The latest briefing from Prime Minister, Boris Johnson, confirmed that hope remains over the lifting of the ban on foreign holidays just over midway through May.
There was a note of caution, however, the Prime Minister adding that “the state of the pandemic abroad, and the progress of vaccination programmes in other countries” made it too soon to confirm a date, and he advised people not to book summer breaks abroad until the picture is clearer.
Notably, that date in May is also the time when hotels and B&Bs are scheduled to reopen and limited mixing indoors will be allowed, meaning pubs, restaurants, cinemas, theatres, museums, and exhibitions can turn the lights back on and throw open their doors.
In Wales, where a ban on travelling in and out of the country will end on April 12th, the Government will consider allowing indoor hospitality to reopen after May 17th, but before the end of that month.
Around the same time, Wales will consider reopening the remaining visitor accommodation. Self-contained holiday accommodation, including hotels with en-suite facilities and room service, are open to people from the same household or support bubble.
Scotland are planning for tourist accommodation to open with restrictions in place from April 26th, before the likes of cinemas, amusement arcades and bingo halls reopen from May 17th.
While the possibility of overseas travel is still very much up in the air, this timeline does still provide an opportunity to enjoy a break – albeit within the boundaries of the UK.
Over the past 12 months (don’t mention the ‘L’ word), the phrase staycation has entered the population’s vocabulary.
And in all honesty, the thought of holidaying within the boundaries of your own country, or even staying at your home and heading out on daytrips, isn’t something that instantly excites many of us.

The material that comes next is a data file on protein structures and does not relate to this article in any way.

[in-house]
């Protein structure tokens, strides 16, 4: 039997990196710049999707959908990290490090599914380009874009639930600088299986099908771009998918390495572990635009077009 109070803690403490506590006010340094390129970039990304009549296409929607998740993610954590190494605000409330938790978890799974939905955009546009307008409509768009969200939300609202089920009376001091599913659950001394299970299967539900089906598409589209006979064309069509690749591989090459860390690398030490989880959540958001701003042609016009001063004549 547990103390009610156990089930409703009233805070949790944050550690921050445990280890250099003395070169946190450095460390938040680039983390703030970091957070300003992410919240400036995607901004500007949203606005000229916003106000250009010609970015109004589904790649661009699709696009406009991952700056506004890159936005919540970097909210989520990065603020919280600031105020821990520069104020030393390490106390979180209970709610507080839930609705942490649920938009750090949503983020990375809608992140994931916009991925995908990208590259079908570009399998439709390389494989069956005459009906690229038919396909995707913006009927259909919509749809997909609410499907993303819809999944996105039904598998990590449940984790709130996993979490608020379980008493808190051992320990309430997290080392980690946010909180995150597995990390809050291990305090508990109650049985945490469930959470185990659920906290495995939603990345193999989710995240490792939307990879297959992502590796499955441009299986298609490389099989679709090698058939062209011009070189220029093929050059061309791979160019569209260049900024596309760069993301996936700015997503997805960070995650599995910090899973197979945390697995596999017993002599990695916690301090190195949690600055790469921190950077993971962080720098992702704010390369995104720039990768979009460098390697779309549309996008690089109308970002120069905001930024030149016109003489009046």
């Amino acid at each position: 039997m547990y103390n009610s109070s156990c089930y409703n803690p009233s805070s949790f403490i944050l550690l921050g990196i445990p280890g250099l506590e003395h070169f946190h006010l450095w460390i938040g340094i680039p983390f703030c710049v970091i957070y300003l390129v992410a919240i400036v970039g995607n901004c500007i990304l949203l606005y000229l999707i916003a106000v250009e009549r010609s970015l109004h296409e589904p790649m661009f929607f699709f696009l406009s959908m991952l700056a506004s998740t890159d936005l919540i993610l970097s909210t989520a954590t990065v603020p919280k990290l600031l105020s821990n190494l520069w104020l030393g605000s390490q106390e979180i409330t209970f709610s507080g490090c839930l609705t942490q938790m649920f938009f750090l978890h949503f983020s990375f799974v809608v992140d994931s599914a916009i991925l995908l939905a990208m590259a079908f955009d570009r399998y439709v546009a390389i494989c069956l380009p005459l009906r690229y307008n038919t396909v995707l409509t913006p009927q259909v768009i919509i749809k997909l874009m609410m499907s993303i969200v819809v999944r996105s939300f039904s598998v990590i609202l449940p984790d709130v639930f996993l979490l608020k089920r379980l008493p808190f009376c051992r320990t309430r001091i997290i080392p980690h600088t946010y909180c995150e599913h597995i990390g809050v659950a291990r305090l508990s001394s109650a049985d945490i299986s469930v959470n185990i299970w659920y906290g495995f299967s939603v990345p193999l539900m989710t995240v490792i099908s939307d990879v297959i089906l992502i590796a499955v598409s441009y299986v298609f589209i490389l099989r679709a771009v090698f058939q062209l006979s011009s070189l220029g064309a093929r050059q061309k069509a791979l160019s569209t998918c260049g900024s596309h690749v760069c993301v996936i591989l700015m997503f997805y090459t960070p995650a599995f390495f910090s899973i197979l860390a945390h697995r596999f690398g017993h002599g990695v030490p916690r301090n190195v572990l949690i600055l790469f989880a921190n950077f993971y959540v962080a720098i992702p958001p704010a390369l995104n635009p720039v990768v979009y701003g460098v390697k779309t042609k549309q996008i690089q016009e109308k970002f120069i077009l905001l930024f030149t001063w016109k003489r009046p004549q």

But staycations, like foreign holidays, are often down to what you make of them, and usually, who you are doing them with. They are often a great way to unwind with saving money and reducing stress top of the perks.
Indeed, staycations will be allowed from April 12th, but in a limited form. One household will be allowed to stay overnight somewhere in the UK, just not with another household. ‘Self-contained accommodation’ such as cottages or Airbnb rentals or campsites will be available to rent.
From surfing in Cornwall, climbing Snowdon and enjoying the Roman Baths in Bath, to visiting the vast array of zoos and safari parks, there’s plenty to do and see in the UK – and it doesn’t always rain, does it?
If you are planning to savour the delights of what the UK has to offer, then you might want to consider these suggestions to help make it as enjoyable as an overseas break.
This might come as no surprise, but according to research the average person spends 3 hours and 15 minutes per day on their phone. That doesn’t even take into consideration laptop usage or even how much time is spent watching Netflix! Turning off your phone, or even just limiting usage to certain times of the day, can help you take a break from the cut and thrust over everyday life.
One of the best things about a staycation is surely not having to pack three suitcases worth of clothing only to end up alternating two pairs of shorts. Let’s face it, if you are staying in the UK you probably know what the weather will be like, so there’s less need for the several ‘just in case’ items.
If you were in Paris or Rome, you’d probably have an itinerary as long as your arm and a travel guidebook to help you navigate. Why should it be any different if you are staying in the UK? Immerse yourself in planning adventures and plotting how best to see the landmarks of wherever it is you decide to visit.
If planned and done properly, a staycation from your own home can provide similar benefits to heading for foreign shores.
Some quick and easy tips on how to enjoy the best staycation possible, include getting the house cleaned by someone else, putting something fresh or new in areas you spend the most time in – this can be as simple as flowers, cushions, or pictures – and deleting your work email account from your phone.
Other handy hints are:
If you were abroad heading out for lunch and dinner would be a given, so make sure that you do something different for at least one meal per day. Rather than having the same ham sandwich, an apple, and a Twix as usual, head out to the shops and pick up something different. Plan activities as well as meals and it will quickly feel like you are on foreign shores. Quick tip: Don’t over plan.
This can be food, drink, or activities. Is there something you’ve fancied doing, but haven’t found the time to try it out? Or is there a takeaway or wine that has caught the eye, but you haven’t been able to justify spending money on it before? Quite simply, take the plunge.
Head out and visit local attractions that you’ve taken for granted, buy ‘souvenirs’ and take lots of photographs of your time away from the hustle and bustle of the working week. Setting a budget will help make sure that you don’t go overboard!
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